Self Culture In Reading, Speaking, And Conversation: Designed For The Use Of Schools, Colleges, And Home Instruction, by William Sherwood
I do not know who William Sherwood is. His is not a name that has long endured, and this work of his, a lengthy and serious tome of nearly 400 pages, has certainly been long forgotten. Yet simply because a work has been forgotten does not mean that it is not worth reading and recovering for memory. This book deserves to be remembered. As a thoughtful and serious book on rhetoric, this is precisely the book that would be treasured by classical Christian private schools and home educators who want to educate children in both the practical arts of reading aloud and speaking formally as well as engaging in thoughtful and witty conversation, as well as those who wish to improve their own lives through self-education . Published in 1857 (!), this book would be an immense challenge for many readers today, and is yet another reminder, if any were necessary, that we have lost a lot of ground in our educational system over the past 160 years in that this book could be appreciated by students of home instruction, and even college students today would struggle with the material and with its moral implications.
This is first and foremost a book on rhetoric. Yet this book takes a very broad meaning for rhetoric, far beyond our own contemporary sophistic tendencies. The materials of this sizable volume are divided into fifty-one chapters that deal with a wide variety of subject matter. The author begins curiously on reading and elocusion, spending a great deal of time discussing the proper pronunciation of vowels and consonants and punctuation marks, dealing with emphasis and cadence and voice modulation. In addition to giving rather critical comments of the reading and speaking habits of many in his time, the author goes on to give a lot of material that both models his points and provides materials for young people to read and memorize and use for moral and intellectual education. The author seems particularly concerned to provide both aspects of education, an education to improve the mind of readers and allow them to gain a familiarity with classical, British, and American rhetoric, and also to provide through instruction and examples a sound moral education is how rhetoric is to be used. Examples, as might be expected, follow solid translations of classical Greek and Roman sources, biblical situations, and the political discourse of the English speaking world form the basis of the material for students to read. It was, and is, solid material to read.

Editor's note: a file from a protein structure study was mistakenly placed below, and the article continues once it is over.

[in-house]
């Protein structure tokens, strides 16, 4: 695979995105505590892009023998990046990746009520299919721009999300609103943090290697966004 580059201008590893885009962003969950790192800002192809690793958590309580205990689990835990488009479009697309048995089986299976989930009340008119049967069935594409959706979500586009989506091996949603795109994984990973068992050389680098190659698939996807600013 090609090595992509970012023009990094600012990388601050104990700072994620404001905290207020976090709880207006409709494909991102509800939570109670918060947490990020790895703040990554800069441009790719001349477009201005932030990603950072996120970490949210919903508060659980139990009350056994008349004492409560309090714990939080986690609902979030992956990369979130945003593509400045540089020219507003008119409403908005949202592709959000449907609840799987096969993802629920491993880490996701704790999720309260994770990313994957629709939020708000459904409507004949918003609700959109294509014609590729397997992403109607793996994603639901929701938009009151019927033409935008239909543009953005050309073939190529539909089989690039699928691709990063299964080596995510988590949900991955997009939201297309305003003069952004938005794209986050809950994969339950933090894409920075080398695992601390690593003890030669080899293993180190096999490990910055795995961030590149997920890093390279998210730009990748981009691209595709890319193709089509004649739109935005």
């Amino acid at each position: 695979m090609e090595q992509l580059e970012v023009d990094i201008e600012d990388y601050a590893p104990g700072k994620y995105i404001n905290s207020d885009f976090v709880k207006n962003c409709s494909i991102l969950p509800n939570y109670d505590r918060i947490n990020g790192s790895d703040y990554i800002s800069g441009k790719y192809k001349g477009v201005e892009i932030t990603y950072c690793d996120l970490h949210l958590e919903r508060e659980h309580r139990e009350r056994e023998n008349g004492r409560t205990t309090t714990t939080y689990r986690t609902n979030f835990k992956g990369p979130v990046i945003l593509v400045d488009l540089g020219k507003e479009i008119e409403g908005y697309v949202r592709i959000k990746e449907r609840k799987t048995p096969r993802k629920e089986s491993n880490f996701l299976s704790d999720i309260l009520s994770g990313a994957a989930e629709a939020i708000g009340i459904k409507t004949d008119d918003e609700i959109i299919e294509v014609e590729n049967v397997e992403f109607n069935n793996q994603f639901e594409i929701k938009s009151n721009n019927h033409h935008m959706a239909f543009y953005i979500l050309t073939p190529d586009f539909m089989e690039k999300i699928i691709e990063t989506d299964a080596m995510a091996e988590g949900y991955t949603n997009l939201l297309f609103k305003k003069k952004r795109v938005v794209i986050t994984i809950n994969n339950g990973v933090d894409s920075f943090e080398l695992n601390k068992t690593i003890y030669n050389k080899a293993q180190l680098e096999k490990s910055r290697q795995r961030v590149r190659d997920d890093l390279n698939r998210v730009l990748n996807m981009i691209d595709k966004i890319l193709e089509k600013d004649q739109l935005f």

This book in many ways is a refutation of contemporary educational trends. Nowadays we often pander to the poor speaking or moral habits of students. This book challenges students to improve. We often consider our happiness and well-being to be dependent on fortune. This book challenges its readers to take responsibility for themselves. We are used to neglecting the importance of scripture and history as serving as models for behavior. This book explicitly looks to the best of the past as serving as a model and exemplar for those growing up in need of learning. Our age excuses poor conduct and ungracious behaviors. This book reminds its readers that in order to be of sound mind, someone must be of gentlemanly conduct and moral self-discipline. Where the heart and spirit are unsound, the mind can be scarcely more sound. This book will likely not attract a great deal of mainstream appeal in our decadent age, but I trust that there are still enough people who want to learn from the past and improve themselves and their children through self-culture to make this a worthwhile and appreciated book.
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